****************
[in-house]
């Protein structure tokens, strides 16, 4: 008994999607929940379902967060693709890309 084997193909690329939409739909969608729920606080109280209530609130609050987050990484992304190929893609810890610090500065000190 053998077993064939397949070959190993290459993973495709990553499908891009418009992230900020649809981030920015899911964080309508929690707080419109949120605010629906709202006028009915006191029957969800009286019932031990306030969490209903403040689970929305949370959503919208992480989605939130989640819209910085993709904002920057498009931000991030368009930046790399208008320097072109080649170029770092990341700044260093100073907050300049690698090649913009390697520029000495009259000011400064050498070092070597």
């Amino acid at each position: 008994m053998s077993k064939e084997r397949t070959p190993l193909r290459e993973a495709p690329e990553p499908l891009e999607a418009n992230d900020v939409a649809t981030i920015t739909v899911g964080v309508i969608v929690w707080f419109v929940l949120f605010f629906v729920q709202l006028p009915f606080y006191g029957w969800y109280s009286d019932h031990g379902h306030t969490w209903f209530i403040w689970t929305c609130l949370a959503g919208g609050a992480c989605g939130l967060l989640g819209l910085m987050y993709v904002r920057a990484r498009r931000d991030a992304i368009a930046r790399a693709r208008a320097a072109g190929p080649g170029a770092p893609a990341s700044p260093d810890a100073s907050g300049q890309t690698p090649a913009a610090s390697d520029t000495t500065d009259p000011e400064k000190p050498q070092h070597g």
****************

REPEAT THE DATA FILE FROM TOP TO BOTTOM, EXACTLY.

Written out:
[in-house]
């Protein structure tokens, strides 16, 4: 008994999607929940379902967060693709890309 084997193909690329939409739909969608729920606080109280209530609130609050987050990484992304190929893609810890610090500065000190 053998077993064939397949070959190993290459993973495709990553499908891009418009992230900020649809981030920015899911964080309508929690707080419109949120605010629906709202006028009915006191029957969800009286019932031990306030969490209903403040689970929305949370959503919208992480989605939130989640819209910085993709904002920057498009931000991030368009930046790399208008320097072109080649170029770092990341700044260093100073907050300049690698090649913009390697520029000495009259000011400064050498070092070597």
């Amino acid at each position: 008994m053998s077993k064939e084997r397949t070959p190993l193909r290459e993973a495709p690329e990553p499908l891009e999607a418009n992230d900020v939409a649809t981030i920015t739909v899911g964080v309508i969608v929690w707080f419109v929940l949120f605010f629906v729920q709202l006028p009915f606080y006191g029957w969800y109280s009286d019932h031990g379902h306030t969490w209903f209530i403040w689970t929305c609130l949370a959503g919208g609050a992480c989605g939130l967060l989640g819209l910085m987050y993709v904002r920057a990484r498009r931000d991030a992304i368009a930046r790399a693709r208008a320097a072109g190929p080649g170029a770092p893609a990341s700044p260093d810890a100073s907050g300049q890309t690698p090649a913009a610090s390697d520029t000495t500065d009259p000011e400064k000190p050498q070092h070597g």